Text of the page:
Bridget Stickline says that when her daughter Elle was young, she had a name for the strong, independent girls they encountered in literature: girlhero.
Now she owns a store by the same name in Greenspring Station—an effort to embody that confident, feminine energy through style and self-expression.
Girlhero, at 2360 Joppa Road at Green Spring Station, serves girls ages 14 and older with hand-chosen clothing lines from a local design team, as well as other items of flair such as jewelry, room décor and skin care.
The idea had been brewing for four to five years, Stickline says.
As the owner of Wee Chic Boutique, a children’s clothing store also located in Green Spring Station, she had seen her customers grow up for the last 12 years. She would hear from families that there wasn’t a store that served the needs of younger teens.
“A 15- to 16-year-old now is very different than they were 20 years ago, and I think the market kind of failed to pick up on that,” she says. “This kid is very different from herself at 13 and not quite where she’s gonna be at 22.”
These young women are on social media seeing styles before anyone else. They are designing their rooms with Pinterest. And because they’re more style savvy, they are looking for something more sophisticated, she says.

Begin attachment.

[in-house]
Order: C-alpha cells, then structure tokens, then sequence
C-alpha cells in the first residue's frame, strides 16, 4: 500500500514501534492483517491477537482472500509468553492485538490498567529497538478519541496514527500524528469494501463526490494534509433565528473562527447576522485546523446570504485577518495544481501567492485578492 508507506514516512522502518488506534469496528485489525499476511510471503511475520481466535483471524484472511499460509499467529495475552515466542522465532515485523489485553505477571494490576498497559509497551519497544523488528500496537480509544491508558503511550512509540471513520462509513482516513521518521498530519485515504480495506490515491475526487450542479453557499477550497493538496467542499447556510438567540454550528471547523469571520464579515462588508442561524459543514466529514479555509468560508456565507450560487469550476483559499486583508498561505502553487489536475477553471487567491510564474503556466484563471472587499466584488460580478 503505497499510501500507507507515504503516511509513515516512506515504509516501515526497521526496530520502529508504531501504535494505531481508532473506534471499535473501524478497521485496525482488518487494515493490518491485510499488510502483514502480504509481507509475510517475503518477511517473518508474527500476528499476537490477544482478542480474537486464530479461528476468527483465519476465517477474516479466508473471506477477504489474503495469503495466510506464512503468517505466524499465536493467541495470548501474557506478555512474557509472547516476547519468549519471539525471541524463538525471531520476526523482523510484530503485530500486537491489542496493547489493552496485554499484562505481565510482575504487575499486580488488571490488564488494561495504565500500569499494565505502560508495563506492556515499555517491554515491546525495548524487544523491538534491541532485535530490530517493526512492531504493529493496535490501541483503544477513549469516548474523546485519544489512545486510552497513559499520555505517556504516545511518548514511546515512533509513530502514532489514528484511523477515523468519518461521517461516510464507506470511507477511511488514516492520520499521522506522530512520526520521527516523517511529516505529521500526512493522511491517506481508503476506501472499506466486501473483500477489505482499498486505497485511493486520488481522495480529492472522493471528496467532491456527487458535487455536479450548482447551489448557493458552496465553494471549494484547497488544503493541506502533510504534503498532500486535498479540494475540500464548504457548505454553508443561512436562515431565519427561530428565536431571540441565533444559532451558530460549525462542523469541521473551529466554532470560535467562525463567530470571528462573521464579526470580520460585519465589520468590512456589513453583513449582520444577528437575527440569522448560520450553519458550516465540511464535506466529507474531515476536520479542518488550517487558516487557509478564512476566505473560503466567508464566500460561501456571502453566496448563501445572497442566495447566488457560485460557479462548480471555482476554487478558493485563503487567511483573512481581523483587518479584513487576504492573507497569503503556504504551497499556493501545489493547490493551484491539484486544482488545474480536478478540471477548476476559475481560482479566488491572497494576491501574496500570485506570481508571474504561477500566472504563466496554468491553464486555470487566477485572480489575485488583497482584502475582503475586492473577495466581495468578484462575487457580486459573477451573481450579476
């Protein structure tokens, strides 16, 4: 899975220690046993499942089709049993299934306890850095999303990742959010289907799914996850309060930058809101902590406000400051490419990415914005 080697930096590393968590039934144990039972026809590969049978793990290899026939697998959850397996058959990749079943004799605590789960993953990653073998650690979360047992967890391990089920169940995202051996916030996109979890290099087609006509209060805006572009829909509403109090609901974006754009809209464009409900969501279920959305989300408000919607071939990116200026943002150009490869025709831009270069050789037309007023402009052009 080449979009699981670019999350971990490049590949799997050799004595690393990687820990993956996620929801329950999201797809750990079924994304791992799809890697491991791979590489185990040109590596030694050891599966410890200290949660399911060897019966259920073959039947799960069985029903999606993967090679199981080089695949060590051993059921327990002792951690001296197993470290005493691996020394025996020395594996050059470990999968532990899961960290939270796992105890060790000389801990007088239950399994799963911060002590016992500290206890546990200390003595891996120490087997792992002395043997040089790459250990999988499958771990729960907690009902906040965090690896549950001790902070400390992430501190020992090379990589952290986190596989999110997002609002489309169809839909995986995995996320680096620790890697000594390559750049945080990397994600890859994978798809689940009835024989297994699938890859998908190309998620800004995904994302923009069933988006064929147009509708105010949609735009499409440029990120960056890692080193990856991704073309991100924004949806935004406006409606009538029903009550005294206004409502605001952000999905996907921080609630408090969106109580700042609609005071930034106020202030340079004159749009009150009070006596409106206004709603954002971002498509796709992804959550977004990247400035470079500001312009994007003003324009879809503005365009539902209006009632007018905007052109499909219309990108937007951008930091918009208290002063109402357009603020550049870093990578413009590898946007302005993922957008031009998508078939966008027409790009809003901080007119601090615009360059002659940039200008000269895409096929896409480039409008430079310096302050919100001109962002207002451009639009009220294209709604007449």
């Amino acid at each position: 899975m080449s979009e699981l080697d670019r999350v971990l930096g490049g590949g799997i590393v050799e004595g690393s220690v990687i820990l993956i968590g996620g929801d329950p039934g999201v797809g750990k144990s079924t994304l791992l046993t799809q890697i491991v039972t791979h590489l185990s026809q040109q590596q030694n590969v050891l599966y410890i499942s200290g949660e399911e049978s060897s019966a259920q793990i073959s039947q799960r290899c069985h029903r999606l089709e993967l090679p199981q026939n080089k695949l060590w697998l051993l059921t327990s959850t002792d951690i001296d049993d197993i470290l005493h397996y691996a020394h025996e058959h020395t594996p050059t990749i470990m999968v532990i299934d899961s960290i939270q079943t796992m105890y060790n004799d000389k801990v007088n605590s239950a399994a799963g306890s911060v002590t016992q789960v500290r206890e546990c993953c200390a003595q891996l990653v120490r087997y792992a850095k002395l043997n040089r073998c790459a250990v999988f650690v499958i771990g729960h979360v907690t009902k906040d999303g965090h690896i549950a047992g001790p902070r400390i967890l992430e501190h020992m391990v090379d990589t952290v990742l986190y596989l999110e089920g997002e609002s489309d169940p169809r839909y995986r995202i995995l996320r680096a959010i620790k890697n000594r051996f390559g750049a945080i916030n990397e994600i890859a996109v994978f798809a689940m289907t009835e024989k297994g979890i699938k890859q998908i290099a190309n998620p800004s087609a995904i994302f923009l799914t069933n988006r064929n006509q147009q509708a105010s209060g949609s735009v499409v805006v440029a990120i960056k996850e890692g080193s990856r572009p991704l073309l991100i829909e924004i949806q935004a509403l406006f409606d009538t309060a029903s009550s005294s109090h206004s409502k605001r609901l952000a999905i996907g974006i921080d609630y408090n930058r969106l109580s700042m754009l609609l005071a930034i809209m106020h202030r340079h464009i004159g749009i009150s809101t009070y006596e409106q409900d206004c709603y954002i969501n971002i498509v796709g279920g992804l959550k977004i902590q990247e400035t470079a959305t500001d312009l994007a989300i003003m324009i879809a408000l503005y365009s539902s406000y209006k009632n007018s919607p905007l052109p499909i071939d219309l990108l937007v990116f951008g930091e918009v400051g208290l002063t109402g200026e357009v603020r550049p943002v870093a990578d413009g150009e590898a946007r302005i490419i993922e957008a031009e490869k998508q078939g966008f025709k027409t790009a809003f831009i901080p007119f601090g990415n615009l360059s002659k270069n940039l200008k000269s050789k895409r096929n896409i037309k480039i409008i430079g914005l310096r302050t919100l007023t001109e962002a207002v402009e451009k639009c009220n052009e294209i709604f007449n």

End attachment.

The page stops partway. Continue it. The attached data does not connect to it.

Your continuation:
Stickline worked with local designer Dawn Sangley, president and creative director of Spry Design, to envision a space that would be stylish and mature but also have a personal touch so that teens would feel safe and comfortable in the space.
Sangley chose pale pink with natural woods tones and added fun creative elements such as a 10-foot long friendship bracelet and tack boards “similar to what they might have in their bedrooms at home,” she says.
She wanted it to be trendy but not so much so that it couldn’t be timeless.
“There’s something very inspirational about designing a store for young women,” Sangley says, explaining that it allows her to be creative in designing a space and one she knows will also inspire them to be creative in choosing outfits.
Stickline says these teens are at an age where they are learning who they are and where image is important. She wanted to cater to their aesthetics but also wanted to encourage them to express themselves.
“It’s so easy to put yourself in a box at that age,” she says.
That’s why she has a range of style aesthetics in the store—so they can see what jumps out at them and not be afraid to shop outside of the box they think they belong in, she says.
Her Wee Chic customers—now teens—came as an early entry group to try on clothing. Even they were surprised that Stickline and her team were able to help them discover new fashion pairings.
In turn, the teens were also a great resource for Stickline. They were able to say what was “cheugy,” or out of date.
Going forward, Stickline says her goal is to connect with some nonprofits, as Wee Chic did in partnering with ShareBaby and the Baltimore Child Abuse Center, and offer some fun classes at the shop, including fashion design and denim painting classes.
Hopefully, she will have something down the road for body positivity and internet safety, Stickline says.
“They’re spending a lot of time in cyber spaces,” she says of her customers. Although the shop classes are fun, she hopes to be able to deliver some practical educational tips into them too.